For the teacher optimistic enough to try and use them in the classroom, a particular challenge I have heard about endlessly since basically the debut of the iPhone in 2007 is management. Even teachers who are still open-minded or enthusiastic about the possibilities struggle with ensuring that they are being used in purposeful, learning-focused ways. For a teacher who may not be experienced or especially skilled at general classroom management, this becomes an even bigger issue. I know that I and countless colleagues in the edtech world have attempted to share effective management strategies, but the dismal tales persist.

What’s the point to all of this then? Well, I suppose it is that I am probably less convinced of the power of student devices in the classroom than I was a decade ago, when my former superintendent abruptly declared our district to be a BYOD environment. Certainly, there have been some cool moments of real success, from creative student video productions to collaborative documents to engaging formal assessment and feedback apps and many more. I won’t begin to argue against those. I think, though, that more than a decade’s time passing should have ironed out many more of the wrinkles in the plan and the process. It hasn’t, and I still hear more negative feedback than positive (Okay, maybe complainers are just more…expressive.). I am currently running a Twitter survey to gauge my PLN’s feelings on student phones in the classroom and already seeing some interesting results.  My mind is far from made up, and reflection is critical to my own professional practice, so I’m going to keep mulling the pros and cons of this issue for awhile. As always, I would welcome and respect your thoughts and comments!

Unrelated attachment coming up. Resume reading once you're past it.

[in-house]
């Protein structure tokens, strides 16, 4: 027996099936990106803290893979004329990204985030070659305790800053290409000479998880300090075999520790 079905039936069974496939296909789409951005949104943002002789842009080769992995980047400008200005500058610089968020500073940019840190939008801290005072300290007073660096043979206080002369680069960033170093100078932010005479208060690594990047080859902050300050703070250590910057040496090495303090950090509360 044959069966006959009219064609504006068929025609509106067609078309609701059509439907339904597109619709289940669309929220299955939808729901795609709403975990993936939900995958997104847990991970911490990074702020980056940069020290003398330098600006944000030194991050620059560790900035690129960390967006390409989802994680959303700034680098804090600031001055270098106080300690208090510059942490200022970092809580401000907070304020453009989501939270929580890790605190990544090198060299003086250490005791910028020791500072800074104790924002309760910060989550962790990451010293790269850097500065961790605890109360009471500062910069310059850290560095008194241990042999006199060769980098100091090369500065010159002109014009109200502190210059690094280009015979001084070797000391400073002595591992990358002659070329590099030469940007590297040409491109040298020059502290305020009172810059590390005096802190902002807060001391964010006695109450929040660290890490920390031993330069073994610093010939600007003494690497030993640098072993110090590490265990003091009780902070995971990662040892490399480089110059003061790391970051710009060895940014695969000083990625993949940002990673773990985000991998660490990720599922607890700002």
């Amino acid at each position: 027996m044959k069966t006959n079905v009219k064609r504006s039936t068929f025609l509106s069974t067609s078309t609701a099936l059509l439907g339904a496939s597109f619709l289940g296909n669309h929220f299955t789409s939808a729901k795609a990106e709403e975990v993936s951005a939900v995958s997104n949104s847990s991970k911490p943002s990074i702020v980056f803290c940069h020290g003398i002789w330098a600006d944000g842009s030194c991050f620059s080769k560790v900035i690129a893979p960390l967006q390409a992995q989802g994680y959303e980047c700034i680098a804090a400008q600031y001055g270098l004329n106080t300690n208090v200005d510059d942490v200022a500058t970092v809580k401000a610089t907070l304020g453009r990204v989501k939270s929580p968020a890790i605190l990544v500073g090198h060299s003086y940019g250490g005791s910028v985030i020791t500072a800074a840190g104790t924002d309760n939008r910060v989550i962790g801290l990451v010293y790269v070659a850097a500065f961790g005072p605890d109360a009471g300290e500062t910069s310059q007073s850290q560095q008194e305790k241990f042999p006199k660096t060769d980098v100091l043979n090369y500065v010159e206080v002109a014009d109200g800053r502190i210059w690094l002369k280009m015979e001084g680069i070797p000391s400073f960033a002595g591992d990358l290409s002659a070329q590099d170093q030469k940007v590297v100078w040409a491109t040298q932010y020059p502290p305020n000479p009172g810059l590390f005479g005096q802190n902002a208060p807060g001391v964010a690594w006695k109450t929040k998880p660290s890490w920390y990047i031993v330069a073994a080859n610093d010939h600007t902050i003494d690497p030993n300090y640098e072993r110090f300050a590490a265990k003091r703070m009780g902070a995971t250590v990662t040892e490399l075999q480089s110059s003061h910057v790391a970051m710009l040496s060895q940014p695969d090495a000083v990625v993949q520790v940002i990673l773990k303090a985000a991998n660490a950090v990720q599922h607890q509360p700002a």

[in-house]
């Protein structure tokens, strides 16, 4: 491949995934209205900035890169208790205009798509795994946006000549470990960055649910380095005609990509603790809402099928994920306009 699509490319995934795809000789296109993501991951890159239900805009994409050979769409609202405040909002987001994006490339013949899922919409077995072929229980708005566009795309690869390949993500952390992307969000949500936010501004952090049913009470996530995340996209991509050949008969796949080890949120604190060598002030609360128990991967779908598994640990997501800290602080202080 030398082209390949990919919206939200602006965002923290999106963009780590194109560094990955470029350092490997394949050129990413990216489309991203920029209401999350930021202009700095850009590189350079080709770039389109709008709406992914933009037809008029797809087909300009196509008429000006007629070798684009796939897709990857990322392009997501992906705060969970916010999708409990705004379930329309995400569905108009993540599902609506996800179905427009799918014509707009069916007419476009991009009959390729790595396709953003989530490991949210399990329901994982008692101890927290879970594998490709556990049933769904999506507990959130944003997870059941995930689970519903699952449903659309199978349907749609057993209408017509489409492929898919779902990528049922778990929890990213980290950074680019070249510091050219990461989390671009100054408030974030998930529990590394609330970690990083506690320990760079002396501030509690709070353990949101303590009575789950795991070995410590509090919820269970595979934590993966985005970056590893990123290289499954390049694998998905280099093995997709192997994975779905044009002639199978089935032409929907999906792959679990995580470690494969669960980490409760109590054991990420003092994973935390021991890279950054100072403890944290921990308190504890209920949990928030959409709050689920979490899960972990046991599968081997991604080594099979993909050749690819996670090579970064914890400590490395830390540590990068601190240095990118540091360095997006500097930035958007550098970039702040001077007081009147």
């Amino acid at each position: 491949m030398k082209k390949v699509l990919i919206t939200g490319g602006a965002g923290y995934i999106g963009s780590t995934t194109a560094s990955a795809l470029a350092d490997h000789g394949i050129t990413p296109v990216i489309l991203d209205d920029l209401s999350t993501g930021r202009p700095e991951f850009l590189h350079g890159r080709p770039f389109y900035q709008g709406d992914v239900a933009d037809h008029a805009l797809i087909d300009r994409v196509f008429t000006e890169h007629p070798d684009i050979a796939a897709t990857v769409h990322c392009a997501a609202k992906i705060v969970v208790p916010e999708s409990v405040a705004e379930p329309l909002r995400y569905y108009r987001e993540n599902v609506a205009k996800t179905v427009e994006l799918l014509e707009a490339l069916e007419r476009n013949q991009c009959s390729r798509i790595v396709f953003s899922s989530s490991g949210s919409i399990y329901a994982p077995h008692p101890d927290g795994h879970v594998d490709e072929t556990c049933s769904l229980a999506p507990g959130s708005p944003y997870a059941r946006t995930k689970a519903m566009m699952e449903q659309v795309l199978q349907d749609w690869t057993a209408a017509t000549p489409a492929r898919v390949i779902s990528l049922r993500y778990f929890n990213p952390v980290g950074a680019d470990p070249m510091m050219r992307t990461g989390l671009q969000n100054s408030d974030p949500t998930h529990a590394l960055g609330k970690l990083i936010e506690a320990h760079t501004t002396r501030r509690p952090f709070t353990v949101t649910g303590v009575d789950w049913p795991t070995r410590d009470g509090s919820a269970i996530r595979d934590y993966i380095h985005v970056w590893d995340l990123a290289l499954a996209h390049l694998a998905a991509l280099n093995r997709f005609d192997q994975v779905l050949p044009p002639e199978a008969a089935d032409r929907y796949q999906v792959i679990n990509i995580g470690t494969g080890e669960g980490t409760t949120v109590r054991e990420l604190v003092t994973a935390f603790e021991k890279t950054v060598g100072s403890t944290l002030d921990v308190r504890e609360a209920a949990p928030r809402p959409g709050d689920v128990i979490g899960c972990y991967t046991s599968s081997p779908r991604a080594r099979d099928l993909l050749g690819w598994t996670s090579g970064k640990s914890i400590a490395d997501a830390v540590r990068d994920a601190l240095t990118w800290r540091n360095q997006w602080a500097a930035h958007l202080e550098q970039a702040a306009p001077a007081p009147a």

10 Curricula-Spanning, Learning-Boosting, Creativity-Inspiring, Must-Have Apps

Because there are just not enough app lists, I decided I needed to throw in one more. There are tons of lists that tout subject-specific apps for students at all levels. The following apps have broad applications in virtually any subject area, and they promote important higher level skills such as critical thinking, analyzing, researching, planning, and communicating in engaging and powerful ways. The biggest advantage each offers over similar tools on traditional desktops or laptops is their fantastic usability and short learning curves. They can also accomplish these things on the go–at the museum, on the bus, on the camping trip, etc., potentially turning any event into a true learning experience.

  • Catch Notes (FREE) – Fantastic tool for taking and organizing (via tags) text, audio, or visual notes, independently or collaboratively. Notes can be accessed via apps or through the Catch.com website.
  • Pearltrees (FREE) – Pearltrees is a creative social bookmarking tool that lets individuals or groups create collections of bookmarks organized into webs by subject. It is a fantastic organizational tool, and it gives students a powerful visual representation of their saved resources. The app walks you through setting up a mobile Safari plugin that lets you add “pearls” on the go.